Today I had a parent-teacher conference with my grade school daughter’s art teacher. Sitting on the tiny chairs surrounded by art supplies, I had a flashback to the moment I stopped doing art. It was seventh grade and we had just finished up a lesson on self-portraits. I remember looking in the mirror and trying to sketch myself just as I appeared. What came out was a very mediocre drawing of a plain looking girl.
At the time, I was quite happy with my drawing. I knew it wasn’t a masterpiece, but I thought I had aptly captured the essence of the exercise. My teacher thought differently. I got a C.
A C was a big deal to me back in those days. I was an A kinda girl. Even an A- sent me swirling into doubts about my value. So you can imagine what a C did to me! Not only did I get a C, I got a C on my interpretation of myself.
While I knew at that moment that I was going to stop drawing, it wasn’t until just today that I realized that I interpreted that C as much more than a measure of my technical skills in art. Because it was a self-portrait, my seventh grade mind got to thinking that the grade reflected me as a person. I was a C…simply average…nothing to celebrate or admire.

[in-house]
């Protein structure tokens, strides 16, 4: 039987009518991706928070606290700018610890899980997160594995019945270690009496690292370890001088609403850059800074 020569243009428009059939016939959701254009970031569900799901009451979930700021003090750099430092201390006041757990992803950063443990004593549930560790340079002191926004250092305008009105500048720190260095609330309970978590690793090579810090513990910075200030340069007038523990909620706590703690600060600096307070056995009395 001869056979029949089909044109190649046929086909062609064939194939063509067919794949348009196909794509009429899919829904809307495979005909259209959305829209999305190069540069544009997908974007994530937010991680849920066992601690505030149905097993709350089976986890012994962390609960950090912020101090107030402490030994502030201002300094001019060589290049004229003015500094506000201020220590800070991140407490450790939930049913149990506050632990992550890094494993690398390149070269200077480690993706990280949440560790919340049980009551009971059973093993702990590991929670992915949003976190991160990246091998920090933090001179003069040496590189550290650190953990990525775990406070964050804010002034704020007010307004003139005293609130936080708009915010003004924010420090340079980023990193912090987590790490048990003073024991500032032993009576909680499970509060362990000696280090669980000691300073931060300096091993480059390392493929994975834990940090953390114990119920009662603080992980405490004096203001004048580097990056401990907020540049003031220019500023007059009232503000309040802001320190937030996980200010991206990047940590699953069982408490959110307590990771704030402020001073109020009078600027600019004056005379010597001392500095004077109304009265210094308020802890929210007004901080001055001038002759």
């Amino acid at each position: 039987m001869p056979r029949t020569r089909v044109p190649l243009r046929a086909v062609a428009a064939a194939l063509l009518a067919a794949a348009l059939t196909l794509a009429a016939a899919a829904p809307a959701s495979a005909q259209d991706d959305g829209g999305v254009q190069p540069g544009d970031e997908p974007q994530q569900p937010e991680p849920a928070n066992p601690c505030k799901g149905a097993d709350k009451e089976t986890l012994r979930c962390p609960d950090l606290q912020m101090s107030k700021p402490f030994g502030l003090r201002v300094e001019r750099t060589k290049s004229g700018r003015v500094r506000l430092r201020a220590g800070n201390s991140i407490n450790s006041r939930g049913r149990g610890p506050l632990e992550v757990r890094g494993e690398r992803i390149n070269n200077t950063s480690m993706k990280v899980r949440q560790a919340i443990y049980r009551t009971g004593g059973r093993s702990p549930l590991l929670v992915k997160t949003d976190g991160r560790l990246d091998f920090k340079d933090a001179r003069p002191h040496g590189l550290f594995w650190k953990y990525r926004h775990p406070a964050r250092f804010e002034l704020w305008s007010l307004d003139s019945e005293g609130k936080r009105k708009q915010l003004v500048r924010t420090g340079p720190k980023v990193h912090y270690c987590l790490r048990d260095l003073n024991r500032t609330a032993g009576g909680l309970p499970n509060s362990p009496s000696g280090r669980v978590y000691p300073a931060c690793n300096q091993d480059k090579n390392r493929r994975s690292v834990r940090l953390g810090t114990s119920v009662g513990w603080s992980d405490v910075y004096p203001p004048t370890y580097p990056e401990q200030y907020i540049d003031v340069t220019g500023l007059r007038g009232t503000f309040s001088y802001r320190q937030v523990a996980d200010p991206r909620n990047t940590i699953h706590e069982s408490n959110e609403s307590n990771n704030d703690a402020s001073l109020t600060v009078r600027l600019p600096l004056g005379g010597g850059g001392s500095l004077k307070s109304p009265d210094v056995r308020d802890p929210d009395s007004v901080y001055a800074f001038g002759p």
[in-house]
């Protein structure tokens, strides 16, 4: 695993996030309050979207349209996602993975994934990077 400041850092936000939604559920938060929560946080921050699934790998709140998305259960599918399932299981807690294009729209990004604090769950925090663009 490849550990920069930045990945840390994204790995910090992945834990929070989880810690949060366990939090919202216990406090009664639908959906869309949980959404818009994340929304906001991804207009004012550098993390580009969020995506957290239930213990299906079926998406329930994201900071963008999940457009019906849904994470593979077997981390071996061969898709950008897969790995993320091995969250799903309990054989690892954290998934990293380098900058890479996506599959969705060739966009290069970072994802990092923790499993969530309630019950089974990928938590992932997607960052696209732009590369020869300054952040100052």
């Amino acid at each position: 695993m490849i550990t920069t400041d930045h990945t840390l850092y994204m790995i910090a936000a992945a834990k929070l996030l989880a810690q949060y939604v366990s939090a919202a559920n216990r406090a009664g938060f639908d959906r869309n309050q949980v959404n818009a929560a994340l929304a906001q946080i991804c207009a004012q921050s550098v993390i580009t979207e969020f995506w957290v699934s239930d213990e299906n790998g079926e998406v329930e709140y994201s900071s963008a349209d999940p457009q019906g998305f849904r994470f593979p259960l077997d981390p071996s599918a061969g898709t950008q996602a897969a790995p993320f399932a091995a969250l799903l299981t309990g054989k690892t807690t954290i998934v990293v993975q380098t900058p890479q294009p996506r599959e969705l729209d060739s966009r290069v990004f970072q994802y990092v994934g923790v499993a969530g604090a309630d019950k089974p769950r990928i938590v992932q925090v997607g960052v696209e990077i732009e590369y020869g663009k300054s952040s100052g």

Today in the parent teacher conference, the art teacher offered that we are all creative, we just need to learn technical skills that help us express our creativity. Just because we don’t have a technique down pat doesn’t mean that we are any less artistic or talented than the next person. It just means we haven’t learned that skill yet.
Looking back, it’s so easy to see that my self-portrait grade had everything to do with my technical skills of shading and perspective and nothing to do with my personal value.
Sometimes when we get feedback, it can seem like a personal attack instead of commentary on a skill we need to improve. Separating your personal value from a skill or technique you need to learn can help you understand the feedback you’re getting in a more productive way. It might even open the door to mastering a skill that will take you to the top of your field.
So the next time you get feedback, take a step back and untangle the words from the emotion they generate. You are a beautiful “A” kinda girl (or guy). Your shading might just need a little work.